This is where the screw-up comes in. Your brain is used to seeing two pictures, side by side, and combining them neatly into a 3-D image. The setup works really well when you’re looking at things the usual way, which is basically all the time. But tilt your head, like you’re peering over a gunstock, and things get strange. Your brain is still seeing two pictures, as usual — but they don’t combine side-to-side anymore. One picture is higher and the other is lower. Your head might be tilted, but each eye picture remains stubbornly horizontal, they overlap crookedly, and the result is an optical mess.

cycloduction and aiming with both eyes open

Three pairs of open eyes and how what they see lines up — or doesn’t. The problem of cycloduction and open sights on a rifle.

All this gave me a workable theory, so it was time to test it. Lots of high-end stocks have a pillow-shaped bump to lean your cheek /tilt your head against. They look so nice, it’s like you could take a nap on one. I did the exact opposite. I removed a portion of the stock for my cheek to fit into. That let me hold my head vertical, and get my right eye directly in line behind the sights. The result was magical, truly. Aim your right eye down those target sights. Then open your left eye, and focus both eyes on the target. You’ll find that the sights seem to be painted onto the target. Beauty. During the iron-sights era of Marine sniper training, both eyes open was required. You get full depth-of-field vision and target details are twice as sharp, and the result is supposed to ‘paint’ the sights on the target. With the modified cheek rest, I think I made the Marine approach just a bit better.

A note on Marine sniping

Back in the iron-sights era of Marine sniper training — WWII — the best shooters were issued a .50 cal. Browning automatic. Knowing this, a lot of shooters screwed up on purpose in boot camp because they didn’t want to get stuck lugging such a big piece around, along with the bipod and heavy ammo that came with it. I once met a WWII Marine sniper who was stationed in the Pacific who somehow got around this. He didn’t say how, but the result was, he did his sniping with a .22. In a jungle environment, where he worked, there weren’t lots of long-range firing solutions anyhow. His attitude was, it’s okay if the target dies right away or a day later. Meanwhile, his shooting position was harder to locate from the noise and muzzle flash he’d get with something heavier. I’m not a veteran, so I didn’t ask for more details, that’s etiquette, and I’m lucky that he shared as much as he did. Needless to say, he had a lot of respect for the .22 and lived to tell about it.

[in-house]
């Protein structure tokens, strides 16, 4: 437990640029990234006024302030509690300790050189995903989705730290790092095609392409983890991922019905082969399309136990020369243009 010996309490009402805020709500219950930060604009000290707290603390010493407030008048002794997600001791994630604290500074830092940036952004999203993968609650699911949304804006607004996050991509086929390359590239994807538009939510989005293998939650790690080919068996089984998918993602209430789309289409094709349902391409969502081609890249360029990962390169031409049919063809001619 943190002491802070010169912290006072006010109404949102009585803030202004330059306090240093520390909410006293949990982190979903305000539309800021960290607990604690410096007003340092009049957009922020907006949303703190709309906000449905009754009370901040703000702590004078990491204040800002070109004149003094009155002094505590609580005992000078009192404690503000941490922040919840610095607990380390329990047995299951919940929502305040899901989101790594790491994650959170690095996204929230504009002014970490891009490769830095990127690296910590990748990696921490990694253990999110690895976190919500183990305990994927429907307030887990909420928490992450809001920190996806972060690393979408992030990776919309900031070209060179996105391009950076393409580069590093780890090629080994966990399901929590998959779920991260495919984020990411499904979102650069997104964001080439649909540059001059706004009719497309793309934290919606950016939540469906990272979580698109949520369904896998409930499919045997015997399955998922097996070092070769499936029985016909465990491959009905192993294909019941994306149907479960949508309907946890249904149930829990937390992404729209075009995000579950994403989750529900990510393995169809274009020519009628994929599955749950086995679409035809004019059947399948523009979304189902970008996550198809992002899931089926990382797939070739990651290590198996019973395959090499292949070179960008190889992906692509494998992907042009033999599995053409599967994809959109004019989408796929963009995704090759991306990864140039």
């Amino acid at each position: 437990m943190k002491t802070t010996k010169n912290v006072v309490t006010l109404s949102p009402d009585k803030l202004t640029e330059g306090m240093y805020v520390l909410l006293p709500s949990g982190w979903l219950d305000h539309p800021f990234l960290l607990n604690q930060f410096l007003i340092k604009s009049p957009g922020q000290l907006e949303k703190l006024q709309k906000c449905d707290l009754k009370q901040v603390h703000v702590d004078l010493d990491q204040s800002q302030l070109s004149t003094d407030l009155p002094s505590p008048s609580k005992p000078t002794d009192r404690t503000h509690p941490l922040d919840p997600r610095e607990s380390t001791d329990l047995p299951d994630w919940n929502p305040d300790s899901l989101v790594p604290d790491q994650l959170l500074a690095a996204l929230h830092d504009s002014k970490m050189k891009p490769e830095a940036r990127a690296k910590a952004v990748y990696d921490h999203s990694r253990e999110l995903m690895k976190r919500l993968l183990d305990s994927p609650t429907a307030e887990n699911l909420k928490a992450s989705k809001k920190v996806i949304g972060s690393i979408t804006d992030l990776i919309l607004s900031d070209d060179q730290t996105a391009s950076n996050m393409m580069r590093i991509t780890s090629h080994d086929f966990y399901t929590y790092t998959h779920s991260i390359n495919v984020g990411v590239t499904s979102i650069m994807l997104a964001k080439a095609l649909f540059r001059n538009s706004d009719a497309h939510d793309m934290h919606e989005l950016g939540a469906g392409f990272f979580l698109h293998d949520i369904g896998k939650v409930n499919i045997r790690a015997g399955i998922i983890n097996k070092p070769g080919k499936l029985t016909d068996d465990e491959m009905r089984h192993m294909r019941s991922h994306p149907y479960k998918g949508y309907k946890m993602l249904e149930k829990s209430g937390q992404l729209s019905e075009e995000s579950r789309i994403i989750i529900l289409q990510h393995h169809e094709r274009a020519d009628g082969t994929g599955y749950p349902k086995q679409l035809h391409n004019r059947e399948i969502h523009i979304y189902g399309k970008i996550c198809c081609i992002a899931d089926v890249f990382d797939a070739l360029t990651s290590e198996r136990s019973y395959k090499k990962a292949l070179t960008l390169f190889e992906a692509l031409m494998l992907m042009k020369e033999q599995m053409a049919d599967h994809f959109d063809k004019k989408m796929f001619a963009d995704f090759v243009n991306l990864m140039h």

4. Dialing in sights – the philosophy.

No matter how nice your sights are, they need to be lined up. Online, you can read about zeroing rifles all day long, for an entire week, and not get close to reading even half of it. I finally decided that most of the advice is wrong. Even a lot of online trajectory calculators have the wrongness built in. What’s wrong is picking a particular zero ‘just because’, which will most likely give you *two* zeroes for a rifle.

People who just want to shoot targets will want to sight them in at a certain distance ‘just because’ they will always be shooting X number of yards. That’s fine, and having two zeroes is not an issue. But what if you won’t know in advance how far your target will be? What if you’re hunting, and it might be 15 yards, or 50?

Let the rifle decide.

In a perfect world, you could aim by looking through the middle of the bore. You can’t, so your gunsights are higher than your barrel. So you sight in the rifle so the sights line up with the target at X yards, and then you line that up with where the bullet goes after it comes out of the barrel and hits at X. That gives you two lines that cross at distance X — the sight line, which is always a straight line, and the bullet path, which is always a curve. (Some people actually believe that bullets ‘swoop up’ through the air before heading back down, but that’s totally wrong. A bullet starts falling the moment it leaves the muzzle, it’s an unbreakable Law of Nature, and its name is Gravity.)

Basically, zeroing–for elevation–is angling the barrel upward so that the falling bullet still hits your line of sight at distance X. But, if that bullet keeps going past X, it could go above your target line of sight for a while. If that happens, it will cross your target line of sight once more on its way down. That would leave you zeroed at two distances, and high or low on everything else.